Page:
(April 18) – The House gave overwhelming bipartisan approval this morning to an effort to get a handle on the alarmingly high rate of turnover among child welfare caseworkers.
The traumatic stress of regular exposure to young victims of violence and abuse reduces the average length of employment for child welfare workers to about three years and diminishes the performance of those caseworkers who remain. High caseworker turnover results in poorer outcomes for the children and their families, and social services agencies spend an average of $54,000 for training and other costs involved with hiring replacement workers.
HB17-1283, sponsored by Reps. Jonathan Singer, D-Longmont, and Dan Nordberg, R-Colorado Springs, creates a task force to identify resources needed to address the problem. The task force’s database would be made available to county child welfare agencies to develop “resiliency” programs to retain experienced caseworkers.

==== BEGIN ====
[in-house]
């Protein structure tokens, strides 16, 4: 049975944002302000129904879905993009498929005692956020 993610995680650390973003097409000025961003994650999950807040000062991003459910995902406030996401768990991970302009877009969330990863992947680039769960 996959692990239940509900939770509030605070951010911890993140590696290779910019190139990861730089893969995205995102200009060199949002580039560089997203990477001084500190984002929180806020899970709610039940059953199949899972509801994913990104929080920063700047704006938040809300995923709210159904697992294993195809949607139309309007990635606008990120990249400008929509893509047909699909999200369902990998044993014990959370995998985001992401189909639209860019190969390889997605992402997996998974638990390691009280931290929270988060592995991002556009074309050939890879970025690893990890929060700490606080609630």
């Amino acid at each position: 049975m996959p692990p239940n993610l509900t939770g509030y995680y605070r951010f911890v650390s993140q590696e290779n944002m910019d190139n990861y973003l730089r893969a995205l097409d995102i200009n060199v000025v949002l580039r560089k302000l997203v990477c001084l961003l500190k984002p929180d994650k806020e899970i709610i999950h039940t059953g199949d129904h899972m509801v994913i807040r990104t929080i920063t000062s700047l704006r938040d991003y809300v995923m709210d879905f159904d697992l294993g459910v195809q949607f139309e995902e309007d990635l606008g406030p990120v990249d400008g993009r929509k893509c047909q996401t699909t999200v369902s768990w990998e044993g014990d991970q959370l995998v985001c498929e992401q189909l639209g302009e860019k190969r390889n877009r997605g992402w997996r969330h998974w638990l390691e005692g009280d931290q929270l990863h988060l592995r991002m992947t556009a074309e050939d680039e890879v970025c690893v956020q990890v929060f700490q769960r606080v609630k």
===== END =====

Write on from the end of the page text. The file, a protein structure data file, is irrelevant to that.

“Child welfare caseworkers see the tremendous value in the lives that they’re saving,” said Rep. Singer, who spent seven years working in county human services departments. “We need to help them deal with the emotional toll more effectively so they can continue their important work.”
On a 60-5 vote, HB17-1283 was sent to the Senate.